Please feel free to disagree with me but I think it is a strong possibility that prolonged times of boredom can lead to people doing and trying things they would have never done before.  Perhaps people who've been living on the street for a long time embrace controlled substances because the drugs not only get them high, but they also provide a schedule and a routine. And once again we see how a short-term problem can turn into a cycle that threatens to ruin the rest of a person’s life.

Monday, June 13, 2016

The Cost of Being Homeless

Quick question: If you came home from work one day and found that your apartment was gone -- like if it got sucked into a portal to the underworld like the house at the end of Poltergeist -- where would you go? Your family?… what if you had just moved to a new state, away from everyone.  A friend's house?… what if the only people you knew were your roommates in said apartment.  A hotel?…  this might be fine for a night, but remember that the rates are 10 times what you pay in rent. The line between where you are living now and sleeping in your car is much thinner than you think. If you’ve had a home your whole life, it is nearly impossible to comprehend what it’s like dealing with homelessness.

People don’t realize that being homeless can be incredibly expensive. Living on the street wouldn't too big a deal if you were a robot. But as a functioning organism living in a society, you suddenly realize there are all of these basic needs you need to MacGyver solutions to on the fly. And while we all harbor awesome MacGyver fantasies, none of us have his skill.

Eating is important. The ability to prepare food usually involves the need for at least a camp stove and a mess kit, which will usually cost around $150 for stuff you can be reasonably sure won't break. And you also have to continuously pay for fuel. There are also complications that come from not owning a refrigerator in which to store food.  A lack of refrigeration means food needs to be eaten quickly and that limits things to non-perishable items.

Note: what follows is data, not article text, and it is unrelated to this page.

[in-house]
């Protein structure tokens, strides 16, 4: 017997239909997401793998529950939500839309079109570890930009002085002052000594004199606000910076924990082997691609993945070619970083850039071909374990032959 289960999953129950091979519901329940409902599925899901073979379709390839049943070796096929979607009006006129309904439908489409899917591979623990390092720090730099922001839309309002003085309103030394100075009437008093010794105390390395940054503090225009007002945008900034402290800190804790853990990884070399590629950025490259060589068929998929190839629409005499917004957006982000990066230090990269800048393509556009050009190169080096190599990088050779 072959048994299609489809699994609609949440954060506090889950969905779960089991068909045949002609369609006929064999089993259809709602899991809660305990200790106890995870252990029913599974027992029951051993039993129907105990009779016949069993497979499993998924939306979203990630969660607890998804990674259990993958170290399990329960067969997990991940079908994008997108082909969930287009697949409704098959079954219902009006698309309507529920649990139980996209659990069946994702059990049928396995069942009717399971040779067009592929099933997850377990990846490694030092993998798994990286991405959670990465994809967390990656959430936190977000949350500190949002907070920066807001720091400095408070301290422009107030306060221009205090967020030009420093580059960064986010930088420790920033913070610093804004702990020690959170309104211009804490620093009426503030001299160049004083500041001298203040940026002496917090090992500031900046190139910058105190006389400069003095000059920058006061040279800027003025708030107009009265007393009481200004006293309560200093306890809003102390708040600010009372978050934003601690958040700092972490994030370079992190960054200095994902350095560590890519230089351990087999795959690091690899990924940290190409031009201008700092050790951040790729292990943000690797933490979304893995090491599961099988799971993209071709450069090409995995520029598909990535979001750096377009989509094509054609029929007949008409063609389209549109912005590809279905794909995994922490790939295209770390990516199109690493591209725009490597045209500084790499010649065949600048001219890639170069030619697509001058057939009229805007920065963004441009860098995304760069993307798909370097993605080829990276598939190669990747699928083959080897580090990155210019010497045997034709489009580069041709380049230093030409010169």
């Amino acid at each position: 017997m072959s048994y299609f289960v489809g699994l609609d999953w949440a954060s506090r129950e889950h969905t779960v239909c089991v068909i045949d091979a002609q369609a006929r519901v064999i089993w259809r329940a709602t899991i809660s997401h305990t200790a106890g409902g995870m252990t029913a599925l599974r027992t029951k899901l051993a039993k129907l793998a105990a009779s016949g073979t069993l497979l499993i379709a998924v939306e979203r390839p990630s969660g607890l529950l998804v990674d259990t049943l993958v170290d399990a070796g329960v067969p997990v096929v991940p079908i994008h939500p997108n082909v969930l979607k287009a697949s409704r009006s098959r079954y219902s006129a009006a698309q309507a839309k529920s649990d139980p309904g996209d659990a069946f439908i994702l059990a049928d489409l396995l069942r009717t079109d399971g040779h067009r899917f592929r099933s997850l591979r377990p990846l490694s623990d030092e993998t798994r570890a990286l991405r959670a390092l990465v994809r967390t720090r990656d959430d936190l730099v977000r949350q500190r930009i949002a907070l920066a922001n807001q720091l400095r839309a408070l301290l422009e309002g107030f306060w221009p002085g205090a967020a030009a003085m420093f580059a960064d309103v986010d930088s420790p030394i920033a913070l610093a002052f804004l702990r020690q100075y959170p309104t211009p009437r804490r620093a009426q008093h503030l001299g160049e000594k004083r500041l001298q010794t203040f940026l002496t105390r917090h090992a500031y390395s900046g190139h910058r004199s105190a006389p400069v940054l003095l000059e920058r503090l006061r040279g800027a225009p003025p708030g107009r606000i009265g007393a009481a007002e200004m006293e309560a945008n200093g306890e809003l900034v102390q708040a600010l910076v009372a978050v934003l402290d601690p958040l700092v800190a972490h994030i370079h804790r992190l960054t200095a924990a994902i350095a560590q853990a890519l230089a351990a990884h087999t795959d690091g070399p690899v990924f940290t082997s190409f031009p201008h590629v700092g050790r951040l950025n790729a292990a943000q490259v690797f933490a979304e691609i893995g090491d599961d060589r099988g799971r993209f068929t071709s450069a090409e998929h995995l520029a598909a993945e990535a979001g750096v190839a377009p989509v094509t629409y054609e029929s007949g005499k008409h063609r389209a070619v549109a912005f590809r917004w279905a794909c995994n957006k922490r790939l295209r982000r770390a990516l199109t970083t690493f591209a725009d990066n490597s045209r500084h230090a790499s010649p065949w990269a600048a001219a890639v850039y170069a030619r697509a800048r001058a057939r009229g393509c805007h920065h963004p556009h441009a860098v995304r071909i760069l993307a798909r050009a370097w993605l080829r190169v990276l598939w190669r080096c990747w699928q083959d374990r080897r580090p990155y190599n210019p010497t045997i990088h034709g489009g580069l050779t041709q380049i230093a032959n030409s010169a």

Having a job is not an automatic path to escape homelessness, so it shouldn’t be surprising that nearly 30% of the homeless are employed and many have full-time jobs, even while living at shelters. While they're making enough to scape by, the expense of homelessness is enough to keep permanent or long-term housing out of reach.

"But wait," you're sputtering at my article through your tears of compassion. "The government! Aren't there all sorts of programs to help people in that situation? Didn't I hear a pundit say that people on welfare drive Escalades?" Shockingly, being homeless actually doesn't qualify you for the government gravy train we've heard so much about. Housing assistance exists, but it's limited in scope and scale. But what about food stamps? A problem with EBT is that, with little exception, a person can only but food that needs to be eaten relatively quickly, and if you're homeless that presents a tangible challenge. If you want to eat more junk food, homelessness is great! If you don't want to die of kidney failure, though, your options are more limited, because crackers and cheese just don't keep a person going -- especially when you have to be ready for a week of physical labor.

So, it pays not to be homeless and the homeless often pay a great deal.

Wednesday, June 8, 2016

Remember to Eat Well

I love food. This cannot be stressed enough. So when I can combine my love and affection of Montana’s warm time of year WITH food, I feel as if I am in paradise.

But while summer is here and many families look forward to this magical time of year in the Flathead, the next few months present a challenge for others. Children who are either homeless or who come from families with limited financial resources often find it difficult to sustain a healthy diet during the summer. Many of these kids rely on school lunches and breakfast programs to provide healthy and nutritious meals so a vacuum is created when this support system is removed during the summer months.
Members of these households have trouble affording high-quality food and settle for eating nutritionally poor diets. This isn’t rocket science but it also isn’t intentional. Instead, it is usually the end result of a couple things. First, some kids are left alone during the day while their parents work so they tend to eat what is found around the house. The majority of these kids would not likely qualify for the Food Network’s Chopped Junior, so easily-prepared and unhealthy food is typically what’s available. It’s much less likely a child will burn down the apartment if he or she is using the microwave instead of the stove.

Second, some families rely on fast food during the day because it is more easily accessible and convenient. It is a quick alternative to shopping for, and cooking food. If a parent is under time constraints from working shift work or more than one job, fast food provides a viable option. I love a great burger as much as the next person, but I don’t make these delectable treats the cornerstone of my nutritional foundation. And while both of these solutions provide quick results, nutritionally, they are not the best alternative for children who need a balanced diet.